Baginski Reforms FBI Intel; Mission Impossible?


Maureen Baginski is leery of heights, says U.S. News & World Report. Every morning just before dawn, the Federal Bureau of Investigation’s powerful intelligence czar wills herself to drive over a narrow, shoulderless, two-lane bridge across a river, part of a nearly two-hour commute from her home in Virginia to FBI headquarters in Washington. U.S. News says that Baginski, an FBI outsider, is trying to do “what many believe to be mission impossible: ensuring that the hidebound FBI not repeat the sort of catastrophic intelligence failures that plagued the bureau prior to the Sept. 11, 2001, terrorist attacks.”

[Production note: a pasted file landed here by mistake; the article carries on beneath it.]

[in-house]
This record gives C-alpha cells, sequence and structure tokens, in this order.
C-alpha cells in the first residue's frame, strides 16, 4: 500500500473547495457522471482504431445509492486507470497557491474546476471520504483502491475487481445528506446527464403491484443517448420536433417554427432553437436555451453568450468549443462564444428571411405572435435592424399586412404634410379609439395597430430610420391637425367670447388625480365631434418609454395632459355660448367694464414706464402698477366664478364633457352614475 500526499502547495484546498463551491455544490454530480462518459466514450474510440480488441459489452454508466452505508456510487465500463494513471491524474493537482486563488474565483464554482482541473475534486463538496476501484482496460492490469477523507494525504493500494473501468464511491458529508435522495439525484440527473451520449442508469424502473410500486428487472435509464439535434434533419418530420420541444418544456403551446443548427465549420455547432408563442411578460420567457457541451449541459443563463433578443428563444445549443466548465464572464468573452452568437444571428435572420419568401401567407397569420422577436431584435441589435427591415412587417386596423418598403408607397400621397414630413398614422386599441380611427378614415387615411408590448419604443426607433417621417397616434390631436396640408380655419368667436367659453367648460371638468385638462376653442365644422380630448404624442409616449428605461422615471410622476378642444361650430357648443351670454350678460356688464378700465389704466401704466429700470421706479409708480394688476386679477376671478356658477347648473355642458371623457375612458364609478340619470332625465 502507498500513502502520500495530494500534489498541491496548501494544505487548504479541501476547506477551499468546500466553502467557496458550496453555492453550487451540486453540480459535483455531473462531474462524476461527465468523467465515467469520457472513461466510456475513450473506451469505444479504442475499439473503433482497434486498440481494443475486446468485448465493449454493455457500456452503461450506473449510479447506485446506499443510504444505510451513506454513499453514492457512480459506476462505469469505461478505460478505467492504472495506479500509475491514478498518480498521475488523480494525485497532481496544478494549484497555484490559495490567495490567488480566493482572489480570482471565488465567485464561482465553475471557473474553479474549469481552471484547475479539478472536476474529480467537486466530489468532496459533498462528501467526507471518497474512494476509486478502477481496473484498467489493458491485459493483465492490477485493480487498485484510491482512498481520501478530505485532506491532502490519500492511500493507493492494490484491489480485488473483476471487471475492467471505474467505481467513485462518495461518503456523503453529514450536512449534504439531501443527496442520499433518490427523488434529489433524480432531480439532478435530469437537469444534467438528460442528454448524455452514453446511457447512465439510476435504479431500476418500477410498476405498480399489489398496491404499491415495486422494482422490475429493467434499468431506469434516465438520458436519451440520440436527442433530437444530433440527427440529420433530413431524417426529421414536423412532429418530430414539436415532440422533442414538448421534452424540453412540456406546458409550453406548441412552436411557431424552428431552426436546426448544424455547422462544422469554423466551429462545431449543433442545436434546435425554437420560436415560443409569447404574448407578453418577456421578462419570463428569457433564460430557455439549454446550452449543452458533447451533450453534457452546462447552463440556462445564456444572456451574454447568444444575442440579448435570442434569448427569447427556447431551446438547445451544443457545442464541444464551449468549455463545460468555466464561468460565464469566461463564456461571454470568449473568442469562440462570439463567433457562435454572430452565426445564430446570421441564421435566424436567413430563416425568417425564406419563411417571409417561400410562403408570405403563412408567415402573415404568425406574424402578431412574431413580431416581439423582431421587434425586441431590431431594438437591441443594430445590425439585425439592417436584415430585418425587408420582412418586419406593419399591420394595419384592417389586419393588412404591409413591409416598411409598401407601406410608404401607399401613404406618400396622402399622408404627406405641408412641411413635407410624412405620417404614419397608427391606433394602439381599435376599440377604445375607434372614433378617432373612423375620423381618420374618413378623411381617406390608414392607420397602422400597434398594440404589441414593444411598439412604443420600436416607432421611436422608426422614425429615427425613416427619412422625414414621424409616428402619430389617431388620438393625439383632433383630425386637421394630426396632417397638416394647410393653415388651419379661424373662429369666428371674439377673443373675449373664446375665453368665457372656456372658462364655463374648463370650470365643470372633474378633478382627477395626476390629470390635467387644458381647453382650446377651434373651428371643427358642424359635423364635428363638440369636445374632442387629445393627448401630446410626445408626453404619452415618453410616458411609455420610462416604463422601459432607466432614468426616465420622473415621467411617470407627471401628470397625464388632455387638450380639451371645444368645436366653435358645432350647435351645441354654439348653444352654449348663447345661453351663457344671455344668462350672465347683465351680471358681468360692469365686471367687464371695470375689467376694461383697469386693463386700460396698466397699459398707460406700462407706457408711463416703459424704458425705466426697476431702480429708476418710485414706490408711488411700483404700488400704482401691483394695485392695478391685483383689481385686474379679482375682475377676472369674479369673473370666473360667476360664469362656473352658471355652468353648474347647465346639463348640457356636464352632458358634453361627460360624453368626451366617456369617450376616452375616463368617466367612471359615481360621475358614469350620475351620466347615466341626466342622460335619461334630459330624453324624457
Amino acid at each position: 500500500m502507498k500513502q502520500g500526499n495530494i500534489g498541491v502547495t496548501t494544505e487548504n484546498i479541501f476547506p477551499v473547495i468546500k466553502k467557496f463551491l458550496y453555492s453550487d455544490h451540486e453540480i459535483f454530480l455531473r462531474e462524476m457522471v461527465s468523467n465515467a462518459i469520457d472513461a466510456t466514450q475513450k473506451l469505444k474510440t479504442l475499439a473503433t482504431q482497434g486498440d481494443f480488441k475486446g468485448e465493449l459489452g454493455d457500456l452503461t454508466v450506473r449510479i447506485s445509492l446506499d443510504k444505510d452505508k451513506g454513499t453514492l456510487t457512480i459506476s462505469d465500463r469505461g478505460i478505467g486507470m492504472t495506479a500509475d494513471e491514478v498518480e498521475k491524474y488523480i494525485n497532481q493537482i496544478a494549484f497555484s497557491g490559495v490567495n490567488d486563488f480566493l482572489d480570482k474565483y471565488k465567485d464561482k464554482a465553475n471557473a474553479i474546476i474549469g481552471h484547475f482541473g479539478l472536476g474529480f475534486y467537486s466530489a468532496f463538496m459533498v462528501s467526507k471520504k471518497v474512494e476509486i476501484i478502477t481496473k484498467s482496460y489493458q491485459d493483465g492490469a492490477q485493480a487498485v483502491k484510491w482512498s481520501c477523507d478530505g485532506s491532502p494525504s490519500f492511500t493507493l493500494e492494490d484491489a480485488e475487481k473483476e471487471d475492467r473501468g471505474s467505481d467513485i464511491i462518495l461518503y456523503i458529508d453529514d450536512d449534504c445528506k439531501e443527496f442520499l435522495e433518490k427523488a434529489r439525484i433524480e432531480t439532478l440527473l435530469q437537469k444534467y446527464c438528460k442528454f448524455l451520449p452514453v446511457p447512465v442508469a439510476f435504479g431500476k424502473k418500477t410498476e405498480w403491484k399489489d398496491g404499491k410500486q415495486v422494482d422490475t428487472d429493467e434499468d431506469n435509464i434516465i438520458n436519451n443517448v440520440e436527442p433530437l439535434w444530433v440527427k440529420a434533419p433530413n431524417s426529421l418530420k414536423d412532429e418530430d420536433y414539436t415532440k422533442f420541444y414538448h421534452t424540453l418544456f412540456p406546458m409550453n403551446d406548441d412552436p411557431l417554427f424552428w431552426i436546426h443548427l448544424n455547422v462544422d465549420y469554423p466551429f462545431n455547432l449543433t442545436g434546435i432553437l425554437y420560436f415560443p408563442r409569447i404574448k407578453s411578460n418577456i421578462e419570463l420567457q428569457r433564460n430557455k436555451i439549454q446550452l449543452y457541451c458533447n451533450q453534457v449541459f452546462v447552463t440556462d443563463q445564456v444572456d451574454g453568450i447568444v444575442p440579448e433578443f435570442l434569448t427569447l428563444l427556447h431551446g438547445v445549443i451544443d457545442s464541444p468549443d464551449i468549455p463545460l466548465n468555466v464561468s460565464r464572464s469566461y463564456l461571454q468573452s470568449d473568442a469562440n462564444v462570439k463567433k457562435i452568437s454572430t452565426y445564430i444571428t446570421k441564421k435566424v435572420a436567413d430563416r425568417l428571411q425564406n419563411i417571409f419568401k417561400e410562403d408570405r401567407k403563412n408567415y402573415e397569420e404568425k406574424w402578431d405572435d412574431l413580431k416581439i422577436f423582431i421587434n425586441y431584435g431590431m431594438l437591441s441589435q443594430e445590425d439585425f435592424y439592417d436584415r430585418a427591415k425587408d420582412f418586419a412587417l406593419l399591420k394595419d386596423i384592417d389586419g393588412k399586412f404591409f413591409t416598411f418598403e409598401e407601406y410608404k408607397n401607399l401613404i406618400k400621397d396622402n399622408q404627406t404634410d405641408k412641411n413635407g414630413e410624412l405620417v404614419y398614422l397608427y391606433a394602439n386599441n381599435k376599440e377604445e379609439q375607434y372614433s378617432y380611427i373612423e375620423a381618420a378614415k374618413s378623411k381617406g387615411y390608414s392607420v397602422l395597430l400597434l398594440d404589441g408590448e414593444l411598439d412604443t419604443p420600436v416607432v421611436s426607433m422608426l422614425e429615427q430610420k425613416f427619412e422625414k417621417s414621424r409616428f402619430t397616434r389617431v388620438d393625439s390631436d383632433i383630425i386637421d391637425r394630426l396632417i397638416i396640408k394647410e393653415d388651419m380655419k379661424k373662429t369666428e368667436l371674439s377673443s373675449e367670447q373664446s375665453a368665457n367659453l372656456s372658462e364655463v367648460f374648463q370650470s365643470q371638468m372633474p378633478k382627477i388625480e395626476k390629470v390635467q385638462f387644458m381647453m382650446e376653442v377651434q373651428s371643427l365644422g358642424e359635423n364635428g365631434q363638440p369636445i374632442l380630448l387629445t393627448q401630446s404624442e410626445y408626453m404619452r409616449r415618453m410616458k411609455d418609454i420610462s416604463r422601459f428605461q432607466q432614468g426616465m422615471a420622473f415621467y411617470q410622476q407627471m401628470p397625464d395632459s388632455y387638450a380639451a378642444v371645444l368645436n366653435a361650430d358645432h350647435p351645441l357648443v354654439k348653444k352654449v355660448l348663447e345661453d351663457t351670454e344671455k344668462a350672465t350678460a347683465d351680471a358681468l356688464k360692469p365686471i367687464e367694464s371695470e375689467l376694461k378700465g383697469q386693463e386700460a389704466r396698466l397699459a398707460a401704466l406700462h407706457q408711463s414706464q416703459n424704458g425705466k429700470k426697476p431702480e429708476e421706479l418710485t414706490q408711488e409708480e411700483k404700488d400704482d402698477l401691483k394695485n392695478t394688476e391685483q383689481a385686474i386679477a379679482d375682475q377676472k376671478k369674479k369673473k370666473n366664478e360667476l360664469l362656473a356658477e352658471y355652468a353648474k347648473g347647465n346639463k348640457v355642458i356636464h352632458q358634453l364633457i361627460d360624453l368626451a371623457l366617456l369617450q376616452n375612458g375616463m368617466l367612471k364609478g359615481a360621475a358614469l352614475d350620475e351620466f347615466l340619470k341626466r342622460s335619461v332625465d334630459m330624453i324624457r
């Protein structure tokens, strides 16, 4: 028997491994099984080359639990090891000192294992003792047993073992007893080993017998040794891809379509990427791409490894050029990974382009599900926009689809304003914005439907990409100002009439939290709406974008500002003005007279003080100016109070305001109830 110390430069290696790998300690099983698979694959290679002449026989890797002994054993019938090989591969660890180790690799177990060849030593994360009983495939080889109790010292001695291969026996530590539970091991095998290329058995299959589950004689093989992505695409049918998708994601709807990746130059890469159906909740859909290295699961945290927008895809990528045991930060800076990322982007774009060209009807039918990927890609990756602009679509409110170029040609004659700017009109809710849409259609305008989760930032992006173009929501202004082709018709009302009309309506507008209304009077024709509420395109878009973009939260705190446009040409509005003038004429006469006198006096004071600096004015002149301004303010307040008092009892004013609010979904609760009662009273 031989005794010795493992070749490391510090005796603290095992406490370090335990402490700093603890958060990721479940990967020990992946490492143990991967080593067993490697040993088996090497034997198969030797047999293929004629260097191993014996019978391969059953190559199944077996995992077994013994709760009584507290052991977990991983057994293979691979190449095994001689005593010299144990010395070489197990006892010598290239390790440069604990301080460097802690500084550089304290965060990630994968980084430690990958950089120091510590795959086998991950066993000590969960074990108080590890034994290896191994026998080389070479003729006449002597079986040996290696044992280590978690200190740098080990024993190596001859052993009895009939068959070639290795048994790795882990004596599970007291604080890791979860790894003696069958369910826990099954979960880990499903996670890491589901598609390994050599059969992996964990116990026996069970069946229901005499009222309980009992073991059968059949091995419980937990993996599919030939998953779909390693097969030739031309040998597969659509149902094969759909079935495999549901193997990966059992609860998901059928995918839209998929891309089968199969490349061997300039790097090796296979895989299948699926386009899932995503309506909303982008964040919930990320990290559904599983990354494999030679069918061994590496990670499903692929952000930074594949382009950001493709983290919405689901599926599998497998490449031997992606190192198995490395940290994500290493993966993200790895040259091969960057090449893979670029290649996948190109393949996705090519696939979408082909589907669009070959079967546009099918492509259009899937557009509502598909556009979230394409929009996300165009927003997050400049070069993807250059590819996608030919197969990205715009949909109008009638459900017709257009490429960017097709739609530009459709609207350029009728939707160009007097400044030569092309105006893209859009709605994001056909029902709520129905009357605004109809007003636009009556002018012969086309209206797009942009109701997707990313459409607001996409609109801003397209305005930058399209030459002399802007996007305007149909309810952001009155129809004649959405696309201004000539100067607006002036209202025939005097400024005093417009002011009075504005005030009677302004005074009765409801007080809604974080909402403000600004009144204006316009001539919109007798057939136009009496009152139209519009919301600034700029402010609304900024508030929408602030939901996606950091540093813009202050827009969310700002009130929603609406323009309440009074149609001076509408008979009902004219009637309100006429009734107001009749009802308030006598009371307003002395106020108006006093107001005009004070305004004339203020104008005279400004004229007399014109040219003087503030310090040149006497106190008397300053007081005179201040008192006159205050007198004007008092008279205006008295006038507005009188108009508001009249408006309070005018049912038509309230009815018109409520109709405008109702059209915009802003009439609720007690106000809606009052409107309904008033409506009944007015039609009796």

Baginski, a 25-year veteran of the National Security Agency, must overcome institutional resistance. “I wouldn’t even begin to pretend,” Baginski told U.S. News, “that it’s not hard.” The 9/11 commission found that nearly two thirds of FBI analysts are unqualified for their jobs, and the good ones are raided by other agencies. “She’s embedding intelligence into the DNA of the FBI,” says recently retired FBI executive Steven McCraw. “She’s invaluable,” FBI chief Robert Mueller told U.S. News. “She has helped bridge the two disciplines of law enforcement and intelligence.”


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